Gov. Paul LePage, left, testifies May 2, 2017, during a House Natural Resources subcommittee oversight hearing on Antiquities Act on Capitol Hill in Washington. 
AP

If those seeking to remove the statues of Confederate heroes are successful, Gov. Paul LePage asked if they’ll next “take my books” and clear library shelves in a bid to strip away history.

During a wide-ranging radio interview with Bangor’s WVOM, the governor blasted the press as “pencil terrorists,” defended Robert E. Lee and bemoaned what’s happened to the military in Afghanistan.

“We have a bunch of Barney Fifes over there,” LePage said. “Everybody’s got their bullets in their lapel pocket” instead of trying to win the war against terrorists.

He said that if the country is going to fight the Taliban, it needs to seek victory. “If you’re not intending to win, then why go?” LePage asked.

The governor said that efforts to remove statues of men like Gen. Robert E. Lee, the chief military leader of the Confederacy in the Civil War, are misguided.

“Whether we like it or not, he was one of the greatest generals of his time,” LePage said, and was sought after by both North and South before Lee chose to align himself with his home state of Virginia, which had rebelled against the national government.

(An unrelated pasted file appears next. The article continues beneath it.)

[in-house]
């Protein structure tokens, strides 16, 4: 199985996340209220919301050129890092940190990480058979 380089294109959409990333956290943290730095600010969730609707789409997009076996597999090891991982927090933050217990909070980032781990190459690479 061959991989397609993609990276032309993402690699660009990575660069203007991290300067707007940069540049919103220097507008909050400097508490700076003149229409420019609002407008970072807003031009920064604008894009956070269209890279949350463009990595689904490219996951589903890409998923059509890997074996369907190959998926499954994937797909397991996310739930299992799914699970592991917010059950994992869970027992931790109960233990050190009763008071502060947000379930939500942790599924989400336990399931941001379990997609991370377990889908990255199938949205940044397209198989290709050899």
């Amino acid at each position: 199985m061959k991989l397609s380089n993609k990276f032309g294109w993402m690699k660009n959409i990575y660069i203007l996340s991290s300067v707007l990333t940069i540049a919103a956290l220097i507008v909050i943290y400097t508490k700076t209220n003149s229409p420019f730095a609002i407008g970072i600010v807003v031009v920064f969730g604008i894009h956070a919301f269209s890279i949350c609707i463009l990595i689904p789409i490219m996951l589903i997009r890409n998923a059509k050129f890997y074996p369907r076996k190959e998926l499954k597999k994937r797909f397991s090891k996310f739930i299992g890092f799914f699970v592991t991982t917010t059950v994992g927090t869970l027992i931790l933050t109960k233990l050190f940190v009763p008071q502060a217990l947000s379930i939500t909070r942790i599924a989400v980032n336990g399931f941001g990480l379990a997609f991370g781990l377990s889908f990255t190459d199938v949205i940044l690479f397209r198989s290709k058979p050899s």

The self-described “history buff” also offered some sympathy for the Confederate cause.

“If you truly read and study the Civil War, it was turned into a battle for the slaves, but initially, I mean 7,600 Mainers fought for the Confederacy,” LePage said.

“They were farmers and they were concerned about their land, their property,” LePage said.

“It was a property rights issue as it began,” he said, before crediting President Abraham Lincoln, “a very brilliant politician,” with making it “about slavery to a great degree.”

During the war, more than 72,ooo Mainers served in the Union force. At least 7,322 of them died in the war. There appears to be no support for the notion that thousands of Mainers fought for the Confederacy.

The governor renewed his longstanding attack on the press as well.

Newspaper reporters, he said, “are pencil terrorists themselves. They incite violence.”

“I’m sick of them,” LePage said. “And the sooner they get out of business, the sooner America can get back and become a great nation.”

LePage said journalism “used to be an honorable profession” but now “the print media is just horrible.

“For seven  years, I’ve been enduring these people,” the two-term governor said. “If I walked across the Kennebec River, the headline would read ‘Governor can’t swim.’ That’s how bad they are.”

This story will be updated.

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